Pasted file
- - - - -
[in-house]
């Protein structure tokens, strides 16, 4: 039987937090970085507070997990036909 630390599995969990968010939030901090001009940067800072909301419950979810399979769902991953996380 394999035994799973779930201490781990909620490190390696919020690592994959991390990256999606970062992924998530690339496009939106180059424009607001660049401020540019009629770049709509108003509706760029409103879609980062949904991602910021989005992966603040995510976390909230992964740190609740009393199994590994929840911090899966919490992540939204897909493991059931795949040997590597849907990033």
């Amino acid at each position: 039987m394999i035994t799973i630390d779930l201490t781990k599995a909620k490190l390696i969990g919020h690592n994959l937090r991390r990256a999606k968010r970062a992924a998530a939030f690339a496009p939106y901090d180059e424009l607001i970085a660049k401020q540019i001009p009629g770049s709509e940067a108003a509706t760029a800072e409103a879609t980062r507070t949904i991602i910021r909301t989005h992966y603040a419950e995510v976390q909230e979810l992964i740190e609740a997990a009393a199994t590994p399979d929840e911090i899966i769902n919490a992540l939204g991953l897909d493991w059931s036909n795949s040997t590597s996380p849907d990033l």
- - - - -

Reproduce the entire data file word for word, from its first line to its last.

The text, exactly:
[in-house]
């Protein structure tokens, strides 16, 4: 039987937090970085507070997990036909 630390599995969990968010939030901090001009940067800072909301419950979810399979769902991953996380 394999035994799973779930201490781990909620490190390696919020690592994959991390990256999606970062992924998530690339496009939106180059424009607001660049401020540019009629770049709509108003509706760029409103879609980062949904991602910021989005992966603040995510976390909230992964740190609740009393199994590994929840911090899966919490992540939204897909493991059931795949040997590597849907990033």
């Amino acid at each position: 039987m394999i035994t799973i630390d779930l201490t781990k599995a909620k490190l390696i969990g919020h690592n994959l937090r991390r990256a999606k968010r970062a992924a998530a939030f690339a496009p939106y901090d180059e424009l607001i970085a660049k401020q540019i001009p009629g770049s709509e940067a108003a509706t760029a800072e409103a879609t980062r507070t949904i991602i910021r909301t989005h992966y603040a419950e995510v976390q909230e979810l992964i740190e609740a997990a009393a199994t590994p399979d929840e911090i899966i769902n919490a992540l939204g991953l897909d493991w059931s036909n795949s040997t590597s996380p849907d990033l």